Obsessive Consumption Book

When I got home from work I was happy to find Kate Bingaman-Burt's book Obsessive Consumption on my doorstep.  I opened it to check out a few sketches, but ended up completely enthralled and reading it cover to cover.  The book is based on Kate's blog of the same name, where she keeps sketches of objects that she a has bought.  The purchases documented range from a hairclip for grandma ($5.95) (and one of my favorite purchases in the book) to a faux Eames Lounger ($50.00).  The purchase patterns themselves are very interesting as they span an number of years and life stages (student, marriage, dog, etc) which make you reminisce about your own levels of financial freedoms, or lack there of, over time.  The best part, to me, is the little notes that accompany a lot of the drawings.  A four colour click pen itself is not a very interesting purchase, but when accompanied by the fact that it was purchased to pay bills, it actually becomes very entertaining.  I adored the book, and the journey that it took me on.

Dear Gretchen

Gretchen Nash has been putting letters into a suitcase since she was a child.  She has written a book based on the 187 letters.  The book, Dear Gretchen,  not only features the letters and reflections about their senders, but more interestingly analyzes and graphs trends amongst the letters.  All of the graphs are visualized using crazy paper cut outs.  Some of the analyzed information is priceless, like animal mentions (top = cat), or name calling (top = freak).  It is a lovely little glimpse into the social life of a young girl.

Show Me How

I bought the book Show Me How - 500 Things You Should Know because I was looking for a good example of instructional graphics.  I was pleasantly surprised to find out that the book not only has inspirational illustrations, but also some very funny and useful content.  It has step by step instructions for a wide range of things from how to boil an egg to how to create a chain-mail bikini.  I can't wait to read and acquire new skills.

Read and Return


I was in the Dayton airport yesterday and I purchased a book at the Paradies Shop.  When I was paying for the book the cashier said to me, "Don't forget to return it when you're done".  At which point I must have given her a puzzled look because she proceeded to tell me about the store's Read and Return Policy.  Any book that you purchase from the store can be returned after you are done reading it (as long as you have the receipt and it is within 6 months of purchase) and they will give you back half the cost of the book.  Books that are returned in good condition are resold at half their price and books in poor condition are given to local charities.  Apparently they have been doing this since 2003.  Are their other bookstores that do this?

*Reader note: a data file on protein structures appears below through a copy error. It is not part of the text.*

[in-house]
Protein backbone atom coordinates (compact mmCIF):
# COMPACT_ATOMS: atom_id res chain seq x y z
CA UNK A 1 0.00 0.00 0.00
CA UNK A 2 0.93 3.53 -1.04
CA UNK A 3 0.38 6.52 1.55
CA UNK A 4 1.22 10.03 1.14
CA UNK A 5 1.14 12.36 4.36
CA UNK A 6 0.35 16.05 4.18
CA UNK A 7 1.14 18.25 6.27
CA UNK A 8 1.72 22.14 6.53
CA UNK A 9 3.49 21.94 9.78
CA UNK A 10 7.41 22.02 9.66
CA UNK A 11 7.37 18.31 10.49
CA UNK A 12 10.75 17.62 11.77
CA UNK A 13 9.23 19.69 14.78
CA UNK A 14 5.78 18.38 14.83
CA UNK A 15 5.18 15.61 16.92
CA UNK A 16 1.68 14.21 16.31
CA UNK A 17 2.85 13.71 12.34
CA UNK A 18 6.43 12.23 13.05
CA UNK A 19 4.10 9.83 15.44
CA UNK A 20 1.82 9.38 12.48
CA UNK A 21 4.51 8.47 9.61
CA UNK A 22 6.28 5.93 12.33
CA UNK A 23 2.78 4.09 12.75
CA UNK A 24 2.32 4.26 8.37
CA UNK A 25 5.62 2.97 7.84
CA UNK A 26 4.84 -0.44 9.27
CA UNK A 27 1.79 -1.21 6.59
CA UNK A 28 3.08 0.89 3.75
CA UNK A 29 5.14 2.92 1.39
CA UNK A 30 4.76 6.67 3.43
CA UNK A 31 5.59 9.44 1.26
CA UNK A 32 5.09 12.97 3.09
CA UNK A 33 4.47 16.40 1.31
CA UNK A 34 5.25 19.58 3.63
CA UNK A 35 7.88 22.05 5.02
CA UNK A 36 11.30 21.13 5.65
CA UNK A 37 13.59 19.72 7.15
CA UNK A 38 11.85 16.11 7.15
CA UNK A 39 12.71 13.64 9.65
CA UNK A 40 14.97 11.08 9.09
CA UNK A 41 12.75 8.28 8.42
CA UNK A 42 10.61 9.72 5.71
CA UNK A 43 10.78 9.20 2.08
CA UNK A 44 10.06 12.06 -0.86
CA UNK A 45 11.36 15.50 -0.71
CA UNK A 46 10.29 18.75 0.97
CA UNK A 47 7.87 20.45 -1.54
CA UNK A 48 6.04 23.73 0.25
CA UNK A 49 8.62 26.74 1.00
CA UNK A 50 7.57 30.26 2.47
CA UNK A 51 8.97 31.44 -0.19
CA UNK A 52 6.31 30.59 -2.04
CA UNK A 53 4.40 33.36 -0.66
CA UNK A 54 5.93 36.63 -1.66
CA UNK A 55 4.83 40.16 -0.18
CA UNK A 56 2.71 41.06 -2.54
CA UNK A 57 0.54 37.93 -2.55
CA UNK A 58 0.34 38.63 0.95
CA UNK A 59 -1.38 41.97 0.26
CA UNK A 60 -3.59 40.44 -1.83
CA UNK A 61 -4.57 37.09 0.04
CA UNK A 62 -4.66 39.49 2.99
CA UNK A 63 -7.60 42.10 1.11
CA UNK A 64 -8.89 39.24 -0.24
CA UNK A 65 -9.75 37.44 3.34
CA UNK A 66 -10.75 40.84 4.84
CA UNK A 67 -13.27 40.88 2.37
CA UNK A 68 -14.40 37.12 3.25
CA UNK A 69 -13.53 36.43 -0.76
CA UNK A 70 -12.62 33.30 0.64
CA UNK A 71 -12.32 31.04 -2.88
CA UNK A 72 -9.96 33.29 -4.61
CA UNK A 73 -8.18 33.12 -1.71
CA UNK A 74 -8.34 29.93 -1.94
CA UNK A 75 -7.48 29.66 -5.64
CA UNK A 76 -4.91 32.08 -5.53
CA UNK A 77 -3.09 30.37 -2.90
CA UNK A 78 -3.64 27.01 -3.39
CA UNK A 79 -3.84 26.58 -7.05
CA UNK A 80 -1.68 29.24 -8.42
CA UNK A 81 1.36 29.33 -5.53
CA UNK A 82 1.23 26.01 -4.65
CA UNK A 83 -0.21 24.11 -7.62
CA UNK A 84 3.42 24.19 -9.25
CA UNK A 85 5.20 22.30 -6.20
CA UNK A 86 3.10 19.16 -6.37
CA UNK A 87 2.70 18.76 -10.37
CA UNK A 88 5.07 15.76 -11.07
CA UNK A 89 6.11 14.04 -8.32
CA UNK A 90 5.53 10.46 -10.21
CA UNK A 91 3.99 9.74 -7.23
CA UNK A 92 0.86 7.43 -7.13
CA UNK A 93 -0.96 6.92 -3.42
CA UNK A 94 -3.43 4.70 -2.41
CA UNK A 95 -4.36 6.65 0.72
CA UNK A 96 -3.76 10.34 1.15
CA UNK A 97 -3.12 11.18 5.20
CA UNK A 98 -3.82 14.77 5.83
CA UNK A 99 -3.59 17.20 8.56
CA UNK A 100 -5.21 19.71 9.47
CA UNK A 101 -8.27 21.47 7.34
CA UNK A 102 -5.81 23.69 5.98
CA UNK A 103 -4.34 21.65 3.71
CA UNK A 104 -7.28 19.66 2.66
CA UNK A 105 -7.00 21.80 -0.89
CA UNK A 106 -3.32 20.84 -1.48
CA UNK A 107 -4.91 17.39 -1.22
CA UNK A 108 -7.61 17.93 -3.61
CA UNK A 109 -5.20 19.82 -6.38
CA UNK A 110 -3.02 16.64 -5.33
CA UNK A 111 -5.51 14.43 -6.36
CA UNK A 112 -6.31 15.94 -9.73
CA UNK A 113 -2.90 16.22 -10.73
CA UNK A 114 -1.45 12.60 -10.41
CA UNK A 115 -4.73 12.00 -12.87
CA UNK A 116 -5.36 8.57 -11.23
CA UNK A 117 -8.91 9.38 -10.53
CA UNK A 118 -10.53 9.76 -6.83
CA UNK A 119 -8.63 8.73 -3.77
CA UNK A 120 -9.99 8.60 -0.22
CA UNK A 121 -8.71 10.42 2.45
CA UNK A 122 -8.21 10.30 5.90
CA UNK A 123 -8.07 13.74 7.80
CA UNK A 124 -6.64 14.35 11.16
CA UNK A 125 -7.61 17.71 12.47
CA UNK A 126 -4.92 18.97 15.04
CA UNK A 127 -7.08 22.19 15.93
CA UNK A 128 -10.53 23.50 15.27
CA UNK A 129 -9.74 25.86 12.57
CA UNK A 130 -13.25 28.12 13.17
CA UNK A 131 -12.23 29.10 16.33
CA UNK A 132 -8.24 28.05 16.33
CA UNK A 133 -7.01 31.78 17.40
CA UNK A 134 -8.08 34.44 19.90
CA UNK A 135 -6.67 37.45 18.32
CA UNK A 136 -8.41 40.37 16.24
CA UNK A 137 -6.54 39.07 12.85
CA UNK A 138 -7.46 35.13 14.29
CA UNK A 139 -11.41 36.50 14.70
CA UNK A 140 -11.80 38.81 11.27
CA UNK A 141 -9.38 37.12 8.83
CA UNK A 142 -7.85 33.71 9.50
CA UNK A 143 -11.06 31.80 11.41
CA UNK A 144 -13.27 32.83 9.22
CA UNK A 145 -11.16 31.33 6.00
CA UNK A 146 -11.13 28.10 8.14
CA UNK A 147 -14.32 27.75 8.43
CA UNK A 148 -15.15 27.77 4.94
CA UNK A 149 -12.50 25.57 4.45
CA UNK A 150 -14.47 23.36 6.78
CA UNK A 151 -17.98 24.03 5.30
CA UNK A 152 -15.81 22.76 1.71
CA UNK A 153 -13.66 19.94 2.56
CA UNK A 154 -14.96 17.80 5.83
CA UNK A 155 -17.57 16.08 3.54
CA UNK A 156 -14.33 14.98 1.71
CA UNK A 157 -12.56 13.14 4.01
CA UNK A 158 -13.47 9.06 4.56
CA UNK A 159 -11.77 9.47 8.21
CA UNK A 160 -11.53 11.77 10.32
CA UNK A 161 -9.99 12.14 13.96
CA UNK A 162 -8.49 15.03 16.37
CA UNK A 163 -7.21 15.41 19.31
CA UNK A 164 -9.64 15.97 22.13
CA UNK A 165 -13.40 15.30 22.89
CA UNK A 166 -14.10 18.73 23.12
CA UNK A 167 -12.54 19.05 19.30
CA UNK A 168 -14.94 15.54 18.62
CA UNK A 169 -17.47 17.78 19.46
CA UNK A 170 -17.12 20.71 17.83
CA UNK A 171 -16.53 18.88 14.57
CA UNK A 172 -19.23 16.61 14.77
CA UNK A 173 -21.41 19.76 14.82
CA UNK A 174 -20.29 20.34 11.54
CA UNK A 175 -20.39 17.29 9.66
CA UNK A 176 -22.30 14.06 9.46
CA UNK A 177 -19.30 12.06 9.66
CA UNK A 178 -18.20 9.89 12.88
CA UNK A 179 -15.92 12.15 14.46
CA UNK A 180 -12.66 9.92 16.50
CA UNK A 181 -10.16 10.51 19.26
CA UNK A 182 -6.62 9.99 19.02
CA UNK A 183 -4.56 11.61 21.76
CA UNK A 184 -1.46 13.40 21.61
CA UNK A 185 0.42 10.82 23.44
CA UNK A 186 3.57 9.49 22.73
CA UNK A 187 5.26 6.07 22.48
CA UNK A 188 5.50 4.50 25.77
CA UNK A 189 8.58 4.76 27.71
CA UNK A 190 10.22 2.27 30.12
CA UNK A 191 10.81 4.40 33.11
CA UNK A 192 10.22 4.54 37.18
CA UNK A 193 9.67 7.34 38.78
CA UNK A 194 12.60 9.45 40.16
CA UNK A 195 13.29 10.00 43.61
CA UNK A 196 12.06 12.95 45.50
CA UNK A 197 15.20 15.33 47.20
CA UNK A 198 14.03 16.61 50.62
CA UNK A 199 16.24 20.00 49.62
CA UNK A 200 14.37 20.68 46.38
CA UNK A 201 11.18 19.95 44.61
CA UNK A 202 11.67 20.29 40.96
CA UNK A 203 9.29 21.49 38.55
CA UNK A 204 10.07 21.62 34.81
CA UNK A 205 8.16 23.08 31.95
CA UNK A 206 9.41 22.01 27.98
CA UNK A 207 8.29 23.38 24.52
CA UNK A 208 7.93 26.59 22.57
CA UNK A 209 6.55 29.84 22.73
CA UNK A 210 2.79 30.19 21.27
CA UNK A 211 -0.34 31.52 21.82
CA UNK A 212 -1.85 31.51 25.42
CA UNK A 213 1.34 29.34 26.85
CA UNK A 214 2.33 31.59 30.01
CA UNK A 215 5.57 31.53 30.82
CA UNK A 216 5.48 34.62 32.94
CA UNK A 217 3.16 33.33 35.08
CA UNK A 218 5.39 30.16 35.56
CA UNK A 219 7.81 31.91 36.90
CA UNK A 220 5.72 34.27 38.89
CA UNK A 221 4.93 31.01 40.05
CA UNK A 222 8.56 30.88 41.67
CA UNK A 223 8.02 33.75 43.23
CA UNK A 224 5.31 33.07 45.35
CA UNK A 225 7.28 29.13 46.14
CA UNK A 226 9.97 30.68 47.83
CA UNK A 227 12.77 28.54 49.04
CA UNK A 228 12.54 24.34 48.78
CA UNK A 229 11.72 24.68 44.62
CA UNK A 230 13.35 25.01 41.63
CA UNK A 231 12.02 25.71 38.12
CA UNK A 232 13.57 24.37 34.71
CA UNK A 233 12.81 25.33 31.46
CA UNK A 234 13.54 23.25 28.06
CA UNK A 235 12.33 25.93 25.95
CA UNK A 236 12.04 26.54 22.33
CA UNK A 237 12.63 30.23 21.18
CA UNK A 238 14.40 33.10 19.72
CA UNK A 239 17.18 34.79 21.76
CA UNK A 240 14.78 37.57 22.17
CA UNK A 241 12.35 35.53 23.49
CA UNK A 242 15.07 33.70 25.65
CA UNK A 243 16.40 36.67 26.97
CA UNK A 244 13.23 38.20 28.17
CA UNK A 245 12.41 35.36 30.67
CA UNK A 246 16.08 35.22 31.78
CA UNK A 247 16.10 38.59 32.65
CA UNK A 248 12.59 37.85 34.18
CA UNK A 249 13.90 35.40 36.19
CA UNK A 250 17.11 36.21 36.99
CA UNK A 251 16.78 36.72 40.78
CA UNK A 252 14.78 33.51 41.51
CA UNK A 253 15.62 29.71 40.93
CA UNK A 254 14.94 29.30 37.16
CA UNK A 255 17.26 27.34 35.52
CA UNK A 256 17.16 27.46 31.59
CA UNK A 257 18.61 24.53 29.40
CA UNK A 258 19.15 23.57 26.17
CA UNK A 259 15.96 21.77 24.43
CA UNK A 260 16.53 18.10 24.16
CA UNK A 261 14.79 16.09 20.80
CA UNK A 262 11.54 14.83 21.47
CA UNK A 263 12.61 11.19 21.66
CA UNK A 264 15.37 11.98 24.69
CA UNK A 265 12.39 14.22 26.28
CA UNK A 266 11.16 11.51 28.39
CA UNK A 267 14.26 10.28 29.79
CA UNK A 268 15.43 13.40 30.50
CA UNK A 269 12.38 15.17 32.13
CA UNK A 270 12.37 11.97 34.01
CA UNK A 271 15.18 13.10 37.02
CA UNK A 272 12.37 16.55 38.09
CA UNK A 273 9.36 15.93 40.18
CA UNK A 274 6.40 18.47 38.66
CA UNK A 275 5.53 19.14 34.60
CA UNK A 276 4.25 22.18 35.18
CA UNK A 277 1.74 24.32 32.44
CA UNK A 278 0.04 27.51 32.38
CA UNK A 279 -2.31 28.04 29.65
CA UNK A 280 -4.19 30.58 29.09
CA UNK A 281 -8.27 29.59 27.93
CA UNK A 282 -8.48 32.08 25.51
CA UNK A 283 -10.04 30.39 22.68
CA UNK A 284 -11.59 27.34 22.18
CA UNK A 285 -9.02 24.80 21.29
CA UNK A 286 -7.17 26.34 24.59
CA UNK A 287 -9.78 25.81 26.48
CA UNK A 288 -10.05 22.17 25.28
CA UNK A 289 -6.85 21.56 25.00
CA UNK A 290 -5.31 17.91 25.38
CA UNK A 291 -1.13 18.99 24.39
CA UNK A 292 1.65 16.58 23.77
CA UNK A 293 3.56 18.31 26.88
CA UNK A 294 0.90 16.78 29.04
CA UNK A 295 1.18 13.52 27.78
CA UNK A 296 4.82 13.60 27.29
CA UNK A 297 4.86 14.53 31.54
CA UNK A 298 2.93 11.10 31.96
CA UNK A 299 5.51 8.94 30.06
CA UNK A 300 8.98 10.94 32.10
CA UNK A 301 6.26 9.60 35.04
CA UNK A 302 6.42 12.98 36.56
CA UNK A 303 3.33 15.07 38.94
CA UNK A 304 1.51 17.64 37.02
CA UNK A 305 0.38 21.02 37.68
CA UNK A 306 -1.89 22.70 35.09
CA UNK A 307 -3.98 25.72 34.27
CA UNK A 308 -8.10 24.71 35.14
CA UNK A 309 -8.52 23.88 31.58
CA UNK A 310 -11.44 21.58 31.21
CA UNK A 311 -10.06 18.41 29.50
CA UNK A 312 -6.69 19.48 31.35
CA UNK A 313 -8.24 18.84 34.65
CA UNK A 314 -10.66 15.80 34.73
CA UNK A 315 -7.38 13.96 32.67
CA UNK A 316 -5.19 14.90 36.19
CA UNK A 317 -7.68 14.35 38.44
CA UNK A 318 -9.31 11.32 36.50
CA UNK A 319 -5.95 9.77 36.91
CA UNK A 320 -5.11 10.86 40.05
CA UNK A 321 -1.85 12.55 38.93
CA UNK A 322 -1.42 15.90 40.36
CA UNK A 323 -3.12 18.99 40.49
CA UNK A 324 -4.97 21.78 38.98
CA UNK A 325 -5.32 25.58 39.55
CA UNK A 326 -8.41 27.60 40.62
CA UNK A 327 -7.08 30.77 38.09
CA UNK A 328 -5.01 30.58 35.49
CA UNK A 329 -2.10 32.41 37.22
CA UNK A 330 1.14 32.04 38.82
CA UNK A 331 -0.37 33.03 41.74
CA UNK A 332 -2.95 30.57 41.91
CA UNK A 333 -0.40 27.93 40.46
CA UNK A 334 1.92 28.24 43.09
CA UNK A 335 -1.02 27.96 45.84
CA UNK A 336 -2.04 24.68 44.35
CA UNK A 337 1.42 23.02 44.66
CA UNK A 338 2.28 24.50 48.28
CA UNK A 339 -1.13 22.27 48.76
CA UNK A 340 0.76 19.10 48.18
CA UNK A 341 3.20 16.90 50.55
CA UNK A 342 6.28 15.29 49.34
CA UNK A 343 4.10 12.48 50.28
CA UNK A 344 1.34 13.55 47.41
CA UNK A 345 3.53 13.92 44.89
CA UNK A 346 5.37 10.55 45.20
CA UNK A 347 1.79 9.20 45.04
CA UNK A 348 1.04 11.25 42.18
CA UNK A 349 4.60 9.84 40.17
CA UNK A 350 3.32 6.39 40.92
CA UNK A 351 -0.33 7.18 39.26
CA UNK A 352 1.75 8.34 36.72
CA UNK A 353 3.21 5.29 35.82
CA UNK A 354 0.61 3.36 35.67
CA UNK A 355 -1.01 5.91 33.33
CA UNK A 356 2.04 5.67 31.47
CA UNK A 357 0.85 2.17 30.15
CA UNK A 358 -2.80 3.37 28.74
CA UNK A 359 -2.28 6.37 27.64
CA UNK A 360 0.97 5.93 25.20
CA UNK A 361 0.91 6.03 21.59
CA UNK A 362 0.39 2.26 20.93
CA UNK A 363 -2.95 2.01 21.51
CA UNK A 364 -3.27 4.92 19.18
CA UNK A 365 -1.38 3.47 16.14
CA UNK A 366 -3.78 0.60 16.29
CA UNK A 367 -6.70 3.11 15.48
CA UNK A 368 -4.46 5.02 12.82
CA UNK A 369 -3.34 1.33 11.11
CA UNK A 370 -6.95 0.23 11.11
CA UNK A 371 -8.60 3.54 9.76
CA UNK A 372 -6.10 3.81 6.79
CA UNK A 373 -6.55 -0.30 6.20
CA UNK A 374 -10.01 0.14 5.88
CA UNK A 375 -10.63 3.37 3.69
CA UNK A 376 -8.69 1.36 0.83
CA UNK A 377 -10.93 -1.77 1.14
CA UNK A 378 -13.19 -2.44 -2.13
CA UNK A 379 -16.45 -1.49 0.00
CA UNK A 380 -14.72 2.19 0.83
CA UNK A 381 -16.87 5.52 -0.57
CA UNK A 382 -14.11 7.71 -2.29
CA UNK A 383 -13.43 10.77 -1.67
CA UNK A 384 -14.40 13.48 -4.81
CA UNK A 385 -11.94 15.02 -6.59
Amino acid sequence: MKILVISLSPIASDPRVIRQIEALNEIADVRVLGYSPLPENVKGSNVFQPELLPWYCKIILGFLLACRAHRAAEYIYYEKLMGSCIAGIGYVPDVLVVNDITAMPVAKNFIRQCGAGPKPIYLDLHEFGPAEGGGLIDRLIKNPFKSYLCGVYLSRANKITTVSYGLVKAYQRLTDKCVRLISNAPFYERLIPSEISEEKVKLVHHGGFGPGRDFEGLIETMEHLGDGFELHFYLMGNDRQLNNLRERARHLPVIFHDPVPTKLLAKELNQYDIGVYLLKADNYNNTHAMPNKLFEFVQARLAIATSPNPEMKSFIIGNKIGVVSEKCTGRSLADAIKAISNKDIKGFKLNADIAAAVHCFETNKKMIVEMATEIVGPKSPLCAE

Harry Potter and the Deathly Hallows Ad

Book 7 in the Harry Potter series isn't coming out until then end of July but it has already been at the top of Amazon's Bestsellers list for months due to pre-order sales backed by a release day delivery guarantee.  With record release day sales expected it is no wonder that all the booksellers are trying to get in on the action.  Check out this advertisement by Odyssey. (Found through Scary Ideas)

Post Secret


Post Secret is a website that displays people's secrets on 4"x6" cards.  Anyone can submit a secret as long as it is something that you have never told anyone and it fits on one side of a postcard (or at least mailable material).  New secrets are posted to the site every Sunday and then replaced the following week.

There is something really fascinating about reading other people's secrets.  They all seem so genuine.  I really like the idea of telling a secret anonymously.  It's like writing a message in a bottle and sending it out to sea... only we all get to read it.  Previous secrets have been turned into books.  Check them out on Amazon.

Head First HTML and CSS


I learned pretty much everything I need to know about the basics of HTML and CSS from this book over the weekend.  That's right, I made it through 650 pages of text and exercises over one weekend because that is how awesome this book is.  This book calls itself a "Brain-Friendly Guide to HTML and CSS" and that is a pretty good description.  It is written like an elementary school text book with clear explanations, examples and exercises that make it easy to take in and retain the information.

This was the best learning experience I've had from a book in a long time.  I highly recommend this book and apparently I'm not the only one.  Out of 107 customer reviews on Amazon it received an average rating of 5 out of 5 stars.  Worth every penny of the $27.00 I spent on it.